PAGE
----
cancer in cats

What is Cancer in Cats?

What is it?

Cancer in cats is a complex and varied group of diseases that can affect different tissues and organs in the body. It occurs when normal cells mutate and grow uncontrollably, forming abnormal masses or tumors. The causes of cancer in cats are not fully understood, but factors such as genetics, environmental toxins, and viral infections may play a role.

How is it Treated?

The treatment of cancer in cats depends on the type, location, and stage of the disease and may include surgery, chemotherapy, radiation therapy, immunotherapy, or palliative care. Treatment is individualized and requires ongoing maintenance and monitoring by a veterinarian. Early detection and treatment can improve the chances of a successful outcome.

Breed Predispositions

Siamese Abyssinian Persian Burmese Ragdoll


It was during a routine grooming session that Sarah first discovered a small lump on her beloved Abyssinian cat, Max. Worried about the mysterious growth, she immediately scheduled an appointment with her veterinarian. After a series of tests and a biopsy, Sarah received the heart-wrenching news: Max had cancer. In this blog post, we will explore the complex world of cancer in cats

Cancer is a disease where cells grow out of control and multiply uncontrollably. Cancerous tumors form when cells divide too quickly and become malignant.

Cats are prone to developing certain kinds of cancer because of genetic factors. One of the most common types of cancer found in cats is mammary carcinoma (breast cancer). Other types include squamous cell carcinoma, fibrosarcoma, Mastocytoma, melanoma, lymphoma, leukemia, plasmacytoma, and others.

Types of Cancer in Cats

Cats aren’t just cute—they’re also prone to developing many types of cancer. And while it might seem like we know everything about our furry friends, there are still plenty of things we don’t understand.

1. Lymphoma

Lymphoma occurs when lymphocytes — white blood cells that fight infection — become abnormal and multiply uncontrollably. Because of this, lymph nodes swell up and cause pain. Lymphomas can spread throughout the body and lead to organ failure if left untreated. Lymphoma is common in older cats and may be hereditary. However, the risk of developing lymphomas is shallow. Lymphomas are cancerous tumors that develop from lymphocytes, cells that play an essential role in the immune system. The most common types of lymphoma are Hodgkin’s disease and non-Hodgkin’s leukemia.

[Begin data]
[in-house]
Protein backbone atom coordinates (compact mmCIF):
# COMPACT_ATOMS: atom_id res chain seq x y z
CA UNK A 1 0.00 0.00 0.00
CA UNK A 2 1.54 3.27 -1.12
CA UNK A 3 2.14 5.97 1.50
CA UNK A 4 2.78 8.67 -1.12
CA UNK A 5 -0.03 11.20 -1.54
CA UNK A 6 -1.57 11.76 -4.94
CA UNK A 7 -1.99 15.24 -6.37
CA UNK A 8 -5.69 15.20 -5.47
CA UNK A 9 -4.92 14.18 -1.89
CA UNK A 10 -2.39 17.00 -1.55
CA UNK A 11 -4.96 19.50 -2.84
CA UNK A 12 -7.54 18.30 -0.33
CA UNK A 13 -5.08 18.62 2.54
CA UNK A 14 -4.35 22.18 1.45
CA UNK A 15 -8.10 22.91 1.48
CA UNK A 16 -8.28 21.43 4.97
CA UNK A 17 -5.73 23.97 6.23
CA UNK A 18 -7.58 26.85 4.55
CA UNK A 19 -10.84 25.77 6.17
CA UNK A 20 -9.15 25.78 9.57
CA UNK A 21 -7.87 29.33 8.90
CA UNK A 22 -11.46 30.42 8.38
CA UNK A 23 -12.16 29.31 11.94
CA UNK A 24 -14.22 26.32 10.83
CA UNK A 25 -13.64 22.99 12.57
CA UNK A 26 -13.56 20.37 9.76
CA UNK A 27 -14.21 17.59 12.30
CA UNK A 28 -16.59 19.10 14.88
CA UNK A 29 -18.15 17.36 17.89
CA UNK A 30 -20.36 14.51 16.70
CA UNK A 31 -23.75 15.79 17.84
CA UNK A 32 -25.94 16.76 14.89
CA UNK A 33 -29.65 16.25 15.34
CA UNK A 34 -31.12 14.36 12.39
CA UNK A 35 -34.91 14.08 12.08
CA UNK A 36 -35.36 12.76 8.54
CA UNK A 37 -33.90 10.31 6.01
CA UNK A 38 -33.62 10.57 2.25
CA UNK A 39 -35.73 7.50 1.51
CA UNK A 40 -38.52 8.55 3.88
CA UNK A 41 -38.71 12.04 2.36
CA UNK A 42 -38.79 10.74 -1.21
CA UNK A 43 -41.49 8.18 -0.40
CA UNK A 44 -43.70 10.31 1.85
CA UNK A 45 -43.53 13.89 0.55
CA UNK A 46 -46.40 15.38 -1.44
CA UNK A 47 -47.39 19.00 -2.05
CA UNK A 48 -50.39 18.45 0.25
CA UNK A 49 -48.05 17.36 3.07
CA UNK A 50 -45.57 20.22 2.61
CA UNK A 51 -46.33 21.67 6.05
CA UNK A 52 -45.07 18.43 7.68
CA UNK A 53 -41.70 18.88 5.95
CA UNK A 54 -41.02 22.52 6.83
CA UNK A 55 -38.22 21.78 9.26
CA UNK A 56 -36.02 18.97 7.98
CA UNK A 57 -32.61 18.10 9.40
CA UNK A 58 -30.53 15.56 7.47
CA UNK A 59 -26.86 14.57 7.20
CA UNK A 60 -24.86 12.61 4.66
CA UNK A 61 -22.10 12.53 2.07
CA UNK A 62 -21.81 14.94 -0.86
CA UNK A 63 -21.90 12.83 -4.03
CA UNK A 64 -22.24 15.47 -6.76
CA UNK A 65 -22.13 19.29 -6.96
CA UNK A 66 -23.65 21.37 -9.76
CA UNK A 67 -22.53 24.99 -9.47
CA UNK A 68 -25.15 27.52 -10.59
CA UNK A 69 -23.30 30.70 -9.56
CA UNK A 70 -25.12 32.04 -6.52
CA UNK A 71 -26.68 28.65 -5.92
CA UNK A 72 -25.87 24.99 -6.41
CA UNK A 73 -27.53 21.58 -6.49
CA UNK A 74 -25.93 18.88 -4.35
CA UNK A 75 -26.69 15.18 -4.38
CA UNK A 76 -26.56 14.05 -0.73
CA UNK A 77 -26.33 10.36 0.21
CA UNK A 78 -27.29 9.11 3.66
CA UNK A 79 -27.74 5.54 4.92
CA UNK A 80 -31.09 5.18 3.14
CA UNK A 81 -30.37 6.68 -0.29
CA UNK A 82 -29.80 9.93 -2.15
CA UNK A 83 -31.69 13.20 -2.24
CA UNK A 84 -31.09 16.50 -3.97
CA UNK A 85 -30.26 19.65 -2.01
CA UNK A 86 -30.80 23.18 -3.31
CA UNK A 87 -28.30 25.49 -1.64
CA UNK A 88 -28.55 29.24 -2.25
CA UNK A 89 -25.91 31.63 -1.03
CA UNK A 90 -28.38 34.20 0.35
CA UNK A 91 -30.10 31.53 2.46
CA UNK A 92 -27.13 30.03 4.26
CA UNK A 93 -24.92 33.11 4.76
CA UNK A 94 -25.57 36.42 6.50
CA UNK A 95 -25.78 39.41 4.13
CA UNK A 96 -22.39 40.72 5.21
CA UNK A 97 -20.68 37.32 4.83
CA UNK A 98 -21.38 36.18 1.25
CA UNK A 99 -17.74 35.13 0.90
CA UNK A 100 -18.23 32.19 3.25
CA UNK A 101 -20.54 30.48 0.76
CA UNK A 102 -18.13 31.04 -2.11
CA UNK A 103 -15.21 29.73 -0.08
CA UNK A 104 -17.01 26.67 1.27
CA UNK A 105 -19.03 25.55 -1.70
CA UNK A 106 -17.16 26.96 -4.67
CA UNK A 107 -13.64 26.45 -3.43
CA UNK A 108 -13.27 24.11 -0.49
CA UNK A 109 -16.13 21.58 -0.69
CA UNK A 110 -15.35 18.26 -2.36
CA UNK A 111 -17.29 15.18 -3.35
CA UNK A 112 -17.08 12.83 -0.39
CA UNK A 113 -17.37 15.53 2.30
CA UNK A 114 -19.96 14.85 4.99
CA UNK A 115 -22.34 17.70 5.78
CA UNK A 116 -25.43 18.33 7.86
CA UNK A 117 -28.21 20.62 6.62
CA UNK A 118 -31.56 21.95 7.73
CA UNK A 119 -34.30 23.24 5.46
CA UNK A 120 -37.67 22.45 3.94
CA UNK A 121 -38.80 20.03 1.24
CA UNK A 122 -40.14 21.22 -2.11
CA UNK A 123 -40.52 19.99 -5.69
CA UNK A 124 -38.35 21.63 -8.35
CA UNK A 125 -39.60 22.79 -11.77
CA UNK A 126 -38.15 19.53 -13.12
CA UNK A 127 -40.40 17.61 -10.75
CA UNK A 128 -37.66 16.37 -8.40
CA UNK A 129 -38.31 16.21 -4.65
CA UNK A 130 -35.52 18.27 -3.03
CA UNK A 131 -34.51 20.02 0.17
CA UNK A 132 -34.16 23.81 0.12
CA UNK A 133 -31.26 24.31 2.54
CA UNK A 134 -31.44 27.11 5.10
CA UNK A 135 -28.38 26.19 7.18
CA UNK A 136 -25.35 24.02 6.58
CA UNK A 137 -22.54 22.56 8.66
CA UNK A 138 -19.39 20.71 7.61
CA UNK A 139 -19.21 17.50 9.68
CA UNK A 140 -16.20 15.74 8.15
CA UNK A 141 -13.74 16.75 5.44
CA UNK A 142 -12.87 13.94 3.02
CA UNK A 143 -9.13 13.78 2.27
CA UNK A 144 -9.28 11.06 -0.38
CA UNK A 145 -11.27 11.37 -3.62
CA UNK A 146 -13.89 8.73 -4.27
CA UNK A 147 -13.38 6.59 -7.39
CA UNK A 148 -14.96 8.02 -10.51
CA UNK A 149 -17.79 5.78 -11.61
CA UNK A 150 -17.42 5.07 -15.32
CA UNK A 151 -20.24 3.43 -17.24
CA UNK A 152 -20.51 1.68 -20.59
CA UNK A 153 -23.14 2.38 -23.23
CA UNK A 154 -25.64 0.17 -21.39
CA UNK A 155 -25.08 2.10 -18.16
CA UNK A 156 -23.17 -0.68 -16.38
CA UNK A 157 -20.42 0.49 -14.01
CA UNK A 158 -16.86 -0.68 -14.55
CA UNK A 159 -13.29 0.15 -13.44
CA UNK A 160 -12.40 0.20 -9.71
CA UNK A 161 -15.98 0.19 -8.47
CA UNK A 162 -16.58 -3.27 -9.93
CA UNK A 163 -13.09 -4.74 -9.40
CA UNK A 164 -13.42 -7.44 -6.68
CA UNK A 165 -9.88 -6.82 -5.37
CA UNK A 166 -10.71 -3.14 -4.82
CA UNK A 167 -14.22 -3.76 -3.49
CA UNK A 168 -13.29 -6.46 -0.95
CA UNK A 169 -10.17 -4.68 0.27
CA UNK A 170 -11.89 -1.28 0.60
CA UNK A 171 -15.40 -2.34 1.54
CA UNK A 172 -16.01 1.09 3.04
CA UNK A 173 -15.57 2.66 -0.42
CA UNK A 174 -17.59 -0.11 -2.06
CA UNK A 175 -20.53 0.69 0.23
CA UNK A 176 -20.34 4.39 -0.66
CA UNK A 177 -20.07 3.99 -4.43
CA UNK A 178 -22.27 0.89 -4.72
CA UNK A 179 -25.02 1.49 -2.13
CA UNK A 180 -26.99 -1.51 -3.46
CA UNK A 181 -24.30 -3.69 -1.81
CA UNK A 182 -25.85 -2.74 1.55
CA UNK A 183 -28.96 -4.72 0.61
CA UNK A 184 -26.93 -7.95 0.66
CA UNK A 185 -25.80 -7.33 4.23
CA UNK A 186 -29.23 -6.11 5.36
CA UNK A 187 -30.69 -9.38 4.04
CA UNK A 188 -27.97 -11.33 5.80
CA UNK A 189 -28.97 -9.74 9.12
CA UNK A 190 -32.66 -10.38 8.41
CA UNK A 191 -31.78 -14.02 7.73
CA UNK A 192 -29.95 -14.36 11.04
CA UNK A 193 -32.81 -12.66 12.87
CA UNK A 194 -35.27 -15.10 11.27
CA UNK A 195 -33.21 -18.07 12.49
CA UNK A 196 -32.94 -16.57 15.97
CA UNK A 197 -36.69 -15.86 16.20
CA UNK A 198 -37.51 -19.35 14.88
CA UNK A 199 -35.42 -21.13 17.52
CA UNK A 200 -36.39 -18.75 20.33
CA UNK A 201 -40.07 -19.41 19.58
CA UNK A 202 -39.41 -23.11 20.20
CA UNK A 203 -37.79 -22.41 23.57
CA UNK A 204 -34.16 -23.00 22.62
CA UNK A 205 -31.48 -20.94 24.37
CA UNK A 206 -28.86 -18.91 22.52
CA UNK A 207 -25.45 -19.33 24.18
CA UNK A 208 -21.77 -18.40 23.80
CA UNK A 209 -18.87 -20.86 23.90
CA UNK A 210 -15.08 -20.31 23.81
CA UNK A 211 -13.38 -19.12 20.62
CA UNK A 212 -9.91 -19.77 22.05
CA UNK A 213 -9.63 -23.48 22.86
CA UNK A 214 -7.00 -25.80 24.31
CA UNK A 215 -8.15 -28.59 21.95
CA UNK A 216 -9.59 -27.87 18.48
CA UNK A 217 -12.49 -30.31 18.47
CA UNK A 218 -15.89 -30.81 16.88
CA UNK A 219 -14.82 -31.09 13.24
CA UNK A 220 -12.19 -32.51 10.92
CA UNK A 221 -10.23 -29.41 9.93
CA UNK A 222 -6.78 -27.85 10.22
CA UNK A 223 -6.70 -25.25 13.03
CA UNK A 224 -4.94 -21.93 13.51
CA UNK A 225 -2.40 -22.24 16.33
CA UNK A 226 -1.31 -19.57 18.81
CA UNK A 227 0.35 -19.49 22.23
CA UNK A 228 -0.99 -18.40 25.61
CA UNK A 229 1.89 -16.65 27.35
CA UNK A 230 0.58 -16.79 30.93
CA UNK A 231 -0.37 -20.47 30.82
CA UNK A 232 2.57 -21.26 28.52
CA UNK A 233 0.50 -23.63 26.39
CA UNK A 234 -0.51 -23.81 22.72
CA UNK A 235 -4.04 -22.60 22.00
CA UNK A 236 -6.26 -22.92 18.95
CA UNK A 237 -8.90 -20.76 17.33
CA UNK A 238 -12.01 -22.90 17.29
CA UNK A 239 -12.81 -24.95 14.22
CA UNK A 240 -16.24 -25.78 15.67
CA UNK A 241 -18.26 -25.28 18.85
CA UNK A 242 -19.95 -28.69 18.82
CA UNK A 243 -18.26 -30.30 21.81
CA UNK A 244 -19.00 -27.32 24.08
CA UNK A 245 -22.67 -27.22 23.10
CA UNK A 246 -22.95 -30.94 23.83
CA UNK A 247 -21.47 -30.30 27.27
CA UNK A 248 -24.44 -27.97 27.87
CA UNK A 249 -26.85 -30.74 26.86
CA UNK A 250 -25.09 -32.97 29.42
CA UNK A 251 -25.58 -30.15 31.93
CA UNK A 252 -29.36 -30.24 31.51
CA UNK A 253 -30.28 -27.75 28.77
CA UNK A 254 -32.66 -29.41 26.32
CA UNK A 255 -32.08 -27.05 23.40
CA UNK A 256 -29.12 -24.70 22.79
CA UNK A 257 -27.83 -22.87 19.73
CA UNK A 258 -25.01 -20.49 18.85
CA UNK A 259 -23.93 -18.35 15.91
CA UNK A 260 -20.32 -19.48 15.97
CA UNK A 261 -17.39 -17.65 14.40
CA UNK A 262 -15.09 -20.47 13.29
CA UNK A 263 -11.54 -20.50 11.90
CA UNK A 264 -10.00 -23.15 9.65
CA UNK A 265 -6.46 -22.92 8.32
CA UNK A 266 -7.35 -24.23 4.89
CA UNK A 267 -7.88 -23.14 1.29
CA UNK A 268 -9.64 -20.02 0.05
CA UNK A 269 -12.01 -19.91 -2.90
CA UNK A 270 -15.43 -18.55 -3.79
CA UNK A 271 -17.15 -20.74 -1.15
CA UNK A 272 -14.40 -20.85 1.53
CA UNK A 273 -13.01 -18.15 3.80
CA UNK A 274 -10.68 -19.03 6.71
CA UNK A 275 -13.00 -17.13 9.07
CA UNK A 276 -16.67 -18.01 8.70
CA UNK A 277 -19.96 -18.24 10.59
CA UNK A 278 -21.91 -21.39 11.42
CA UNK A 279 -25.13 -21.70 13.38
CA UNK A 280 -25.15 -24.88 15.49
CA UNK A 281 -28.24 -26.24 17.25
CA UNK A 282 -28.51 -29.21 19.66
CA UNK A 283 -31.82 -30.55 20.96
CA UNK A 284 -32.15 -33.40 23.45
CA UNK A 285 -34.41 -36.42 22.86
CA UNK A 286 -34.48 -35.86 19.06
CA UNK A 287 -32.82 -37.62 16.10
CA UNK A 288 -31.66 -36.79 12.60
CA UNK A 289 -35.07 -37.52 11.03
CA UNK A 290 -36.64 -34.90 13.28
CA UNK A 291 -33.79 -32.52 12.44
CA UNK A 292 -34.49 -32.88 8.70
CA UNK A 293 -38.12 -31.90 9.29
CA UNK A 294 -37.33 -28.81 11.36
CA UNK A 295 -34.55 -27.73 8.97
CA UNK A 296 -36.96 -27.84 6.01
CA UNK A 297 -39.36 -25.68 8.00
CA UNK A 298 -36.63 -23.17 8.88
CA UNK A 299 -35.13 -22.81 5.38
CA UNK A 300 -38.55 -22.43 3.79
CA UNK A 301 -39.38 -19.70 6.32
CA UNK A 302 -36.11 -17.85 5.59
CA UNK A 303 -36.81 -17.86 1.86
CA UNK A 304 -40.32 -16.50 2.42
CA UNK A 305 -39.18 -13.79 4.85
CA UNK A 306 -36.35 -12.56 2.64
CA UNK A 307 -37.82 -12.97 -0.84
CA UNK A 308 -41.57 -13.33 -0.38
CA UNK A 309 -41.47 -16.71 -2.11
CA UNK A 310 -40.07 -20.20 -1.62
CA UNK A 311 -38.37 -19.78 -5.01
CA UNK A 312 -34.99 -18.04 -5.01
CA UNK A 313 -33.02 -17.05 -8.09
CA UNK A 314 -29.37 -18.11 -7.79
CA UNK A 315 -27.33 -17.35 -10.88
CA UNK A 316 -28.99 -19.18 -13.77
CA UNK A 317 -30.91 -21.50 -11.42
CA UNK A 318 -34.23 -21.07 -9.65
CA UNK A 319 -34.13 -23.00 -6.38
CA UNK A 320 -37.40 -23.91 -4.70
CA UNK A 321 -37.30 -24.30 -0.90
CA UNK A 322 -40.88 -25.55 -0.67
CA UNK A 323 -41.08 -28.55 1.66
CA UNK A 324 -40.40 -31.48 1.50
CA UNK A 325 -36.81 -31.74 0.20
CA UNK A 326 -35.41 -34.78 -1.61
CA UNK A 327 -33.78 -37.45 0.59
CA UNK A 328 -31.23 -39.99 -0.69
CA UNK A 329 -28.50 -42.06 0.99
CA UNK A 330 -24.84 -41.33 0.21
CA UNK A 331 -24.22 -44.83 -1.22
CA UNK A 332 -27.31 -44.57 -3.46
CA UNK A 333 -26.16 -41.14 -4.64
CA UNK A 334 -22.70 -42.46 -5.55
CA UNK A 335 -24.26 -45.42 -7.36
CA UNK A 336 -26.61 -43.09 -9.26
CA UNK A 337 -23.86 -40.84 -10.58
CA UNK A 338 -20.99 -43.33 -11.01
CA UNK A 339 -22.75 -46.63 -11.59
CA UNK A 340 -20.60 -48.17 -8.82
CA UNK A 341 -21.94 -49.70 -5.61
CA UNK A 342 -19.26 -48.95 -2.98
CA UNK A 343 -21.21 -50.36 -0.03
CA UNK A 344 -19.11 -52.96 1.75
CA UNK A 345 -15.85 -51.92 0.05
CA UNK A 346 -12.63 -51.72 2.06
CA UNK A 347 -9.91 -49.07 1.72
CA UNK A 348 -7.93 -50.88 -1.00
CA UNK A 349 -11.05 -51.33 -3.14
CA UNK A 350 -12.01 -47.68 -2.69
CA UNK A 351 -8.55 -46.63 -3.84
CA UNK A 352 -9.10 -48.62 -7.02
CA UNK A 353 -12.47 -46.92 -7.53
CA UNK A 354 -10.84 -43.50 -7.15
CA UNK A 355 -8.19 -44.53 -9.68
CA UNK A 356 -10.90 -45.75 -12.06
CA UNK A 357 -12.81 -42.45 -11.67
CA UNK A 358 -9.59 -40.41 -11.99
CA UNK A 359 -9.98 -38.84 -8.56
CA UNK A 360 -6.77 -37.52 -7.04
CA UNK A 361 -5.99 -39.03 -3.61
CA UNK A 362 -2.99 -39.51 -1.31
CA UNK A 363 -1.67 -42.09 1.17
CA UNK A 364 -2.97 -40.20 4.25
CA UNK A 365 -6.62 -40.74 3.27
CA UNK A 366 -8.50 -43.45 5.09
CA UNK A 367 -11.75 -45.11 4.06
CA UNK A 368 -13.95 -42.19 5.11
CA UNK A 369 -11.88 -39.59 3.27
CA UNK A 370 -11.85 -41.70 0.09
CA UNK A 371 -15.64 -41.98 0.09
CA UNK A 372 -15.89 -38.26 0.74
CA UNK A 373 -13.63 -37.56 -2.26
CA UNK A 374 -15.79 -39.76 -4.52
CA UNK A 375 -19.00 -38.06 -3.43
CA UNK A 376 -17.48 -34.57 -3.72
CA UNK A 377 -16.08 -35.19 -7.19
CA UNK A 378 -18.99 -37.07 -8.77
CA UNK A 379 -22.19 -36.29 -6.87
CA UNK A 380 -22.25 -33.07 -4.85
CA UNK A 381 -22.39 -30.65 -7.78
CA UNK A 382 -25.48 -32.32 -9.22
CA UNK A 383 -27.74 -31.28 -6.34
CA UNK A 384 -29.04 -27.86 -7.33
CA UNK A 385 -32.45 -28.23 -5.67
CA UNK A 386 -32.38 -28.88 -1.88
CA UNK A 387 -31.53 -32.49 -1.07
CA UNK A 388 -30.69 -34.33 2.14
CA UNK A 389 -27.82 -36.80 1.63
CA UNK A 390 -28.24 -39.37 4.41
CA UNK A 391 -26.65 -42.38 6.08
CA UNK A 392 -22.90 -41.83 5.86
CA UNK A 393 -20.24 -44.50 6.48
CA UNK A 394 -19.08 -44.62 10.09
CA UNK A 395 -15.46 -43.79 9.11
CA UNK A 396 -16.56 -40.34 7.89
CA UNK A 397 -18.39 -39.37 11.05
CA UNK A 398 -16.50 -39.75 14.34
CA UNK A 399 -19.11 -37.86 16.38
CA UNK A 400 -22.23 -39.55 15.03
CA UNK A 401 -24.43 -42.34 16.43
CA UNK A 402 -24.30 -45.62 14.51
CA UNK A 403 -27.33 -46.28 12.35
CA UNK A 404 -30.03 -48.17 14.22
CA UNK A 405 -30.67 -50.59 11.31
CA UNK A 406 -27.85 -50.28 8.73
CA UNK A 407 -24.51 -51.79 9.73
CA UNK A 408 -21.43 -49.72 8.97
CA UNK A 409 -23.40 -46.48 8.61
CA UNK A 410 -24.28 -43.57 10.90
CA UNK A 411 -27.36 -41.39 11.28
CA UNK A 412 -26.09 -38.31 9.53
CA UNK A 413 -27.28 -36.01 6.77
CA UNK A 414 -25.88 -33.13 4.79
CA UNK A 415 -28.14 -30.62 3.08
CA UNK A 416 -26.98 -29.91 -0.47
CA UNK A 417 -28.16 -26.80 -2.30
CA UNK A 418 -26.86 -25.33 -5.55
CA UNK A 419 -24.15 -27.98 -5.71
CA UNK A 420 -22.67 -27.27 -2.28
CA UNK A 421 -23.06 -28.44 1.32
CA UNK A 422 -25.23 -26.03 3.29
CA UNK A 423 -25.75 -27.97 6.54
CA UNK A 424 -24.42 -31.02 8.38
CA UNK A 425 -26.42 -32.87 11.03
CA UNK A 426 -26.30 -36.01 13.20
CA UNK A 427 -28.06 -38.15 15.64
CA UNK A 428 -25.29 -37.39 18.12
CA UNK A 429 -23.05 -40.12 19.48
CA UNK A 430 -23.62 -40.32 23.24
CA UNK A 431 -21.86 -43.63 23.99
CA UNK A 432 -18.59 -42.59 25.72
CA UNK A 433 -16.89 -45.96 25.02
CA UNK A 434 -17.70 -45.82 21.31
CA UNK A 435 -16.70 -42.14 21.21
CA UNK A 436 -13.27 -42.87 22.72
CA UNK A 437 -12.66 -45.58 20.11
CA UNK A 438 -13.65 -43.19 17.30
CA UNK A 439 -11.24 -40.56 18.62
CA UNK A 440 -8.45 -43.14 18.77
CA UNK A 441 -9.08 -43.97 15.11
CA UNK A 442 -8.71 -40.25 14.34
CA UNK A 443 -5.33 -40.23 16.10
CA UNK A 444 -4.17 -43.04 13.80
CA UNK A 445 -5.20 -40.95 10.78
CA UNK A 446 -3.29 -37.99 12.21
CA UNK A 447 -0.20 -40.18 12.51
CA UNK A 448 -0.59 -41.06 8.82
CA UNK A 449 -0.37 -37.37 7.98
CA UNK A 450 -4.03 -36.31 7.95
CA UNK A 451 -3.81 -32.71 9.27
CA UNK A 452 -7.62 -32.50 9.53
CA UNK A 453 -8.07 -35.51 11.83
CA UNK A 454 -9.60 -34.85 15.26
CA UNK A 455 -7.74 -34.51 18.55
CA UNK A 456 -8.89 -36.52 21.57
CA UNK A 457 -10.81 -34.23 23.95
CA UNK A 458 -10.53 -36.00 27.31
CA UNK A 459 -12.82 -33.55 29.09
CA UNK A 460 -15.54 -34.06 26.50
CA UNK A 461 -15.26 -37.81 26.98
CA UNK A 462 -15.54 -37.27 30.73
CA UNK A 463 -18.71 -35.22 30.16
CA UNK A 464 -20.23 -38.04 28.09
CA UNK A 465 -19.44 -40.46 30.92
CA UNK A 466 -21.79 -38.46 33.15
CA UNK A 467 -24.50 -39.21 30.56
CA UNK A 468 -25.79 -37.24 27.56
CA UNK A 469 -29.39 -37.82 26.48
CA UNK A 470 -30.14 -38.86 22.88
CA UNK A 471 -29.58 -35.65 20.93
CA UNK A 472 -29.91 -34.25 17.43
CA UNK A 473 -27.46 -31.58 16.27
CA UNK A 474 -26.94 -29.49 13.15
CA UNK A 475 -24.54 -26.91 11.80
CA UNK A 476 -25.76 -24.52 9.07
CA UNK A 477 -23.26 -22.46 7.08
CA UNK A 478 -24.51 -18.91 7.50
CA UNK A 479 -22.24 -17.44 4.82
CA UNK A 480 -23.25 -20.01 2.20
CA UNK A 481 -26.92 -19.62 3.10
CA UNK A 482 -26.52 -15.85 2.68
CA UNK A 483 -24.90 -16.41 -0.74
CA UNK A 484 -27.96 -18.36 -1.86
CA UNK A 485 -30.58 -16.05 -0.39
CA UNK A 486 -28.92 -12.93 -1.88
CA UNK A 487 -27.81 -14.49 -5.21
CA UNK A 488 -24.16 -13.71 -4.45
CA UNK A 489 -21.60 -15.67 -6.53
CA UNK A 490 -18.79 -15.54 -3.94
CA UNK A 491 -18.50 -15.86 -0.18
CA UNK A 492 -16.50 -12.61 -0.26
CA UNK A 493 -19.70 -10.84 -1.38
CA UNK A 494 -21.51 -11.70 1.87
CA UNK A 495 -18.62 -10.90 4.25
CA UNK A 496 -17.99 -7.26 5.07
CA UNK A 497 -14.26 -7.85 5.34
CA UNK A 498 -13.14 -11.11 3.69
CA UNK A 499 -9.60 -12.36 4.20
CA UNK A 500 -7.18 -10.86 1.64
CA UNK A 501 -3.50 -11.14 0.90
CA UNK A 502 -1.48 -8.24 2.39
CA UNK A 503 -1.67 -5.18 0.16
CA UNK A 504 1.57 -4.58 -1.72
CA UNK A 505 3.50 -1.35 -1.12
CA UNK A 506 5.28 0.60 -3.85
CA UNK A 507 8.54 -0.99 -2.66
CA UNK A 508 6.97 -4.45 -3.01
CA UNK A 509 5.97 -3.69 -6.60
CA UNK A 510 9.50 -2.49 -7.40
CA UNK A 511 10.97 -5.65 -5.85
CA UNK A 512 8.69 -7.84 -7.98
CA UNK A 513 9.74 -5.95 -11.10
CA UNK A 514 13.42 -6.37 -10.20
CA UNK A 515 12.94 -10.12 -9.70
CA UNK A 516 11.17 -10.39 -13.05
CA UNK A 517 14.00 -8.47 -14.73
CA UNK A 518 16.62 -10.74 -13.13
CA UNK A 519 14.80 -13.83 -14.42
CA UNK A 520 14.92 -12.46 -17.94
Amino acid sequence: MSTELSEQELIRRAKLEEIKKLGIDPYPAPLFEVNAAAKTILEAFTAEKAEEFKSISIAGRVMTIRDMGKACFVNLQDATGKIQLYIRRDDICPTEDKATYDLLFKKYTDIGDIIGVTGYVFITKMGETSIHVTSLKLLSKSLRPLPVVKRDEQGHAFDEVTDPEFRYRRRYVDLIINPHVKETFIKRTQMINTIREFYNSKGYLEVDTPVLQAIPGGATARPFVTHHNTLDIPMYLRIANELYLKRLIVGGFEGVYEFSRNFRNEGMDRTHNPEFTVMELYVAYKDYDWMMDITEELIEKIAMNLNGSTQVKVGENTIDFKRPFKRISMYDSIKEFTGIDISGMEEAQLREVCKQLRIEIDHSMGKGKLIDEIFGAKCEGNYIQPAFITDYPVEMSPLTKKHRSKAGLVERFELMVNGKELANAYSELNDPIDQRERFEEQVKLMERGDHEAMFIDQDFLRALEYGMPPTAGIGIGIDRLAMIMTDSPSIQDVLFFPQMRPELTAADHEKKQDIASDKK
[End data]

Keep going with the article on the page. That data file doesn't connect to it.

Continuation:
2. Squamous Cell Carcinoma

Squamous cell carcinoma is a type of skin cancer that begins in the outermost layer of the epidermis, the stratum corneum. When cancer spreads beyond the stratum corneum into deeper layers of the skin, it becomes invasive. If left untreated, SCCs can spread to other body parts, including the lungs, liver, heart, bones, lymph nodes, kidneys, bladder, and intestines. The risk of developing SCC increases with age. Cats over ten years old are at greater risk than younger cats.

Cats who spend most of their day outdoors are more likely to develop SCC than indoor cats. In addition, some breeds, such as Siamese and Persians, are predisposed to SCC. Other factors include exposure to ultraviolet light, fleas, ticks, and certain foods.

3. Mast Cell Tumors

Feline mast cell tumors (FMCT) are benign skin growths found most commonly on cats’ faces, ears, paws, and tails. They’re usually painless, but some cats may experience discomfort when scratching at them.

Most FMCTs are harmless, but some can be life-threatening. The risk of death increases if the tumor infects or spreads to internal organs.

4. Bone Cancer

Feline bone cancer (feline Osteosarcoma) affects cats’ bones. The most common form of this disease is called Osteosarcoma.

Osteosarcomas are malignant tumors that develop in connective tissue cells, including those found in the bone. They usually affect older cats and may be hereditary.

There are two types of osteosarcomas: primary and secondary. Primary osteosarcomas occur when there is no previous history of a different kind of cancer. Secondary osteosarcomas arise after treatment for another type of cancer.

Primary osteosarcomas grow faster than secondary ones and often spread throughout the body. Conversely, secondary osteosarcomas tend to grow slower and stay localized within the original site of origin.

bone cancer in cats

5. Mammary Cancer

Mammary cancer affects female cats. It starts as an enlargement of one or both breasts. As cancer grows, it can block milk ducts and cause painful infections.

Cats often develop mammary cancer because of hormonal imbalances. Hormones play a role in cell growth and division; some hormones may be linked to mammary cancer.

Because mammary cancer is rare in dogs, most veterinarians aren’t familiar with this condition. However, many pet owners worry about mammary cancer because it’s common in cats.

6. Feline Gastrointestinal Stromal Tumors

Feline gastrointestinal stromal tumors (GIST) are rare cancers that affect cats’ stomachs. They’re similar to human GISTs, which are very common, although not as deadly. Cats with feline GISTs usually live longer than those who develop human GISTs. However, there’s no cure for feline GISTs, just treatment options.